Last updated: 03-Dec-20
The number of ultramarathons is ever increasing. RunUltra has close to 3,000 races listed and we are always adding new ones. You can race almost anywhere, cover any distance from 27 miles to hundreds or even 1000+. Running for a few hours or several weeks; completely self-supported, fully supported and everything in between – it’s all possible. You can spend a few pounds or £1000s.
Some races are huge and some have only a handful of runners. If you enter a big ticket, sponsored event you might get a World Major Marathon style goodie bag, tonnes of support and, if it’s a multi-stage event, accommodation, food, transport and more. You could be running with hundreds or even thousands of other entrants.
Low Key: The Imber Ultra Photo credit: Chris Randall
For example, an entry to Marathon des Sables is likely to set you back over £4,000. This covers flights, coach transfer, accommodation, food and more besides. You will be running with over 1000 others from all over the world. It is an experience as much as a race. Many will visit the online MdS shop to purchase the best gear for the desert and there is an Expo prior to the event.
In contrast, if low-key is more your style, you could rock up to run with a few dozen others, maybe top your water bottles up at one or two checkpoints and otherwise look after yourself. A volunteer might clap as you finish and manually record your time. The lack of medal, t-shirt and ceremony could save you a lot of cash.
Big ticket: Marathon des Sables Photo credit: Steve Diederich
For example, many runners in the UK join the Long Distance Walkers Association (LDWA). Their Challenge Events are also open to runners. You won’t get a medal or any fanfare. You will get a great route, a buffet at the checkpoints and, on some of the events, change from £20.
It’s not just about money. Different styles of races have a different feel to them. The first ultra I ever signed up for was big. Every checkpoint had an army of volunteers, there were crowds of supporters on the route, the course was taped and I didn’t have to think about anything other than the running part. As someone who had progressed to ultras from road marathons, it held familiarity. I lacked confidence in navigation and I was new to trails. This event gave me the confidence to dip my toe into ultra waters.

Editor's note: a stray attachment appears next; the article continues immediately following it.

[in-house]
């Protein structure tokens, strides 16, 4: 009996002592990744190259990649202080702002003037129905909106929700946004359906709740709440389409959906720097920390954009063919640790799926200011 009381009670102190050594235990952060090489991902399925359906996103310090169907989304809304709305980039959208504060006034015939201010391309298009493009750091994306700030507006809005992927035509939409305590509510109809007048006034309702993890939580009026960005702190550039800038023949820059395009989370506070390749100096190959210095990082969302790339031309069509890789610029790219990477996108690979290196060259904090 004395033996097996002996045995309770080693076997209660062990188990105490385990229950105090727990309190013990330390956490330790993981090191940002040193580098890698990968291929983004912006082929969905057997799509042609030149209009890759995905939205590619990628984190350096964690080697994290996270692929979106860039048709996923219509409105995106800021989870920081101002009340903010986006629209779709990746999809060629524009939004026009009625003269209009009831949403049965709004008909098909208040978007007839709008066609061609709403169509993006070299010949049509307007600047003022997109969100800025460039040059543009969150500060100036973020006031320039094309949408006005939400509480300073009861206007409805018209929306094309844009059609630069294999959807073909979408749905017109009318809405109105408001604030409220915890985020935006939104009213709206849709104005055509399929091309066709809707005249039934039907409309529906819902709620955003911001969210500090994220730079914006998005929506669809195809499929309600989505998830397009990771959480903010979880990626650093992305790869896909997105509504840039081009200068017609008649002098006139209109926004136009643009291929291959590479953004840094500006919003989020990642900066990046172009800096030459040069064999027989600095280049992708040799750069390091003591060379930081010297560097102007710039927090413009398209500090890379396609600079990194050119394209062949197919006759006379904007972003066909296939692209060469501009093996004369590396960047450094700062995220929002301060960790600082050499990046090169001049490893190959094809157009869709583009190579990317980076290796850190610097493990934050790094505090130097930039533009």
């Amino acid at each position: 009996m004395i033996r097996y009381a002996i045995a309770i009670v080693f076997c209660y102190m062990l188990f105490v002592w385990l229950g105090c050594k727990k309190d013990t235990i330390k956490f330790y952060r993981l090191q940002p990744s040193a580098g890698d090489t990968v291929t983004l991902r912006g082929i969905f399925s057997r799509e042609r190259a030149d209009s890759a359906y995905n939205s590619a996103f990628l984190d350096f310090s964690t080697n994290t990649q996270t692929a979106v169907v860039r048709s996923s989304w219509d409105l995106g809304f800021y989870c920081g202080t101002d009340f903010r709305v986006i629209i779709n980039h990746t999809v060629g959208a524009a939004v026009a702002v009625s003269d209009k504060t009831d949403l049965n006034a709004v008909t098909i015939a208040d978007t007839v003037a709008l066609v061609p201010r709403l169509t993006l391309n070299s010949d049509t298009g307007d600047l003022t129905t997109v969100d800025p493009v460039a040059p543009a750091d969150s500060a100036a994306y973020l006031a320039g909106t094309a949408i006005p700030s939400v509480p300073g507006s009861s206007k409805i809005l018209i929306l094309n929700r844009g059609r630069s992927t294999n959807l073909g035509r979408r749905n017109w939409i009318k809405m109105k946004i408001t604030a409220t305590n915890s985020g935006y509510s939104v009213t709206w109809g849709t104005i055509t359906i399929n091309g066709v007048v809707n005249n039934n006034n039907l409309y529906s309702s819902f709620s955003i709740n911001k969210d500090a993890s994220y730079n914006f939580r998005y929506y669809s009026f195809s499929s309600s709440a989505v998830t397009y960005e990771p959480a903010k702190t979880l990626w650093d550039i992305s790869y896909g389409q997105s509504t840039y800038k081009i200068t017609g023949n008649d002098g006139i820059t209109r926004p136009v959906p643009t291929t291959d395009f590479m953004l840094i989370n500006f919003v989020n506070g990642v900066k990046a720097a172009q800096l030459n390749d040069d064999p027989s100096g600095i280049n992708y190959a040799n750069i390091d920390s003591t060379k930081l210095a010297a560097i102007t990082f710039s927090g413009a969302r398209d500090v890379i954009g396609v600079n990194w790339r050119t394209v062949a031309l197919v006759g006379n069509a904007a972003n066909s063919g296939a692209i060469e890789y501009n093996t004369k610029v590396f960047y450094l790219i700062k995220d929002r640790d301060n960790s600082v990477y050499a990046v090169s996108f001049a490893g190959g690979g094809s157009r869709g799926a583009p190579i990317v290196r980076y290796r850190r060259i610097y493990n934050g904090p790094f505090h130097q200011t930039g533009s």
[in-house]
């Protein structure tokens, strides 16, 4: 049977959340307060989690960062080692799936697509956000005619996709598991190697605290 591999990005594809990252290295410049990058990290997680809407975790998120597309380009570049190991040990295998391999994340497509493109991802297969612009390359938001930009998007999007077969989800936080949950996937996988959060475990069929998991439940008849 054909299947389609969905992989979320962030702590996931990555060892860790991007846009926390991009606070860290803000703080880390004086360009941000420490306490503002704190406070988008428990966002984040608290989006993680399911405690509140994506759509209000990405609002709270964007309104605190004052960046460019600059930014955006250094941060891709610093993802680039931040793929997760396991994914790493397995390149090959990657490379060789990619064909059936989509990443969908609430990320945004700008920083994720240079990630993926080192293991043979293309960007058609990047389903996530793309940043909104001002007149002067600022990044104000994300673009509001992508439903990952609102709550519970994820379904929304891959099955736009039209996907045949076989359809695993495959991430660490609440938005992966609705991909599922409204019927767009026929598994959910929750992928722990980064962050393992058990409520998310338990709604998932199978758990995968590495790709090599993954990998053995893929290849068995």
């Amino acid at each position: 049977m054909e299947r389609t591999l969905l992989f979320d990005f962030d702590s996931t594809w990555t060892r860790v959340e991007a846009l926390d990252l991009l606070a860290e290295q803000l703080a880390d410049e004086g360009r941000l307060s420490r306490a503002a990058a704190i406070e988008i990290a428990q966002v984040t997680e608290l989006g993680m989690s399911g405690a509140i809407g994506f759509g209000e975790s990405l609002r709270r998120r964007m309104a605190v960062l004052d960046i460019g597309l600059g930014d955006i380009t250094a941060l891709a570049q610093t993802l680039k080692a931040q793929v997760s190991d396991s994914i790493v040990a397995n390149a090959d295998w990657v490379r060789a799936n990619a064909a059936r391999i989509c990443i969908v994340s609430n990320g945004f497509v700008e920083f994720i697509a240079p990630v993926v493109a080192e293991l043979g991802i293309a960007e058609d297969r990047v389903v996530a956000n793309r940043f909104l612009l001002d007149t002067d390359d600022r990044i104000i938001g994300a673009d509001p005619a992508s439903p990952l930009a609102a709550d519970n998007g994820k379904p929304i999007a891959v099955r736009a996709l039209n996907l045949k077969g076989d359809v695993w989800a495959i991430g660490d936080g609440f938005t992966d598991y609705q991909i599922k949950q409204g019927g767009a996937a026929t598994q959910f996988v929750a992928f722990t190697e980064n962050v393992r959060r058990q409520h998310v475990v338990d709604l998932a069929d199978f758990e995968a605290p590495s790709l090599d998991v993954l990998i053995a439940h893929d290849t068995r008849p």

Low key: The Guernsey Ultra Photo credit: Peter Tiffin
Fast forward a year and I was rarely entering anything on tarmac and some of my favourite events were considerably smaller and cheaper than anything I’d done in previous years. The scenery was more important than the set-up. I liked the sense of community and the friendliness of low-key events and I didn’t want or need all the things that came with a big-ticket event.
For me, this is partially dependent on distance. If I’m going to be running through the night, then I want a little more support and probably to see a few more fellow runners than I would on a 50k. Not everyone will feel the same.
That said, it definitely isn’t all or nothing. You can’t put every race into a ‘big and commercial’ or ‘low-key and niche’ box. The Highland Fling has around 1,000 places and entry is by ballot. After completing it, my goodie bag included a bottle of Cava. However, I’d be reluctant to call it a big-ticket event. It is volunteer run on a not for profit basis. Only water is provided at checkpoints. Runners use their own drop bags of food. Anything they leave behind at the checkpoints is then put onto the table and is available to runners coming in after them.
Big Ticket: The Snowdonia Trail Marathon and Ultra Photo credit: Chris Randall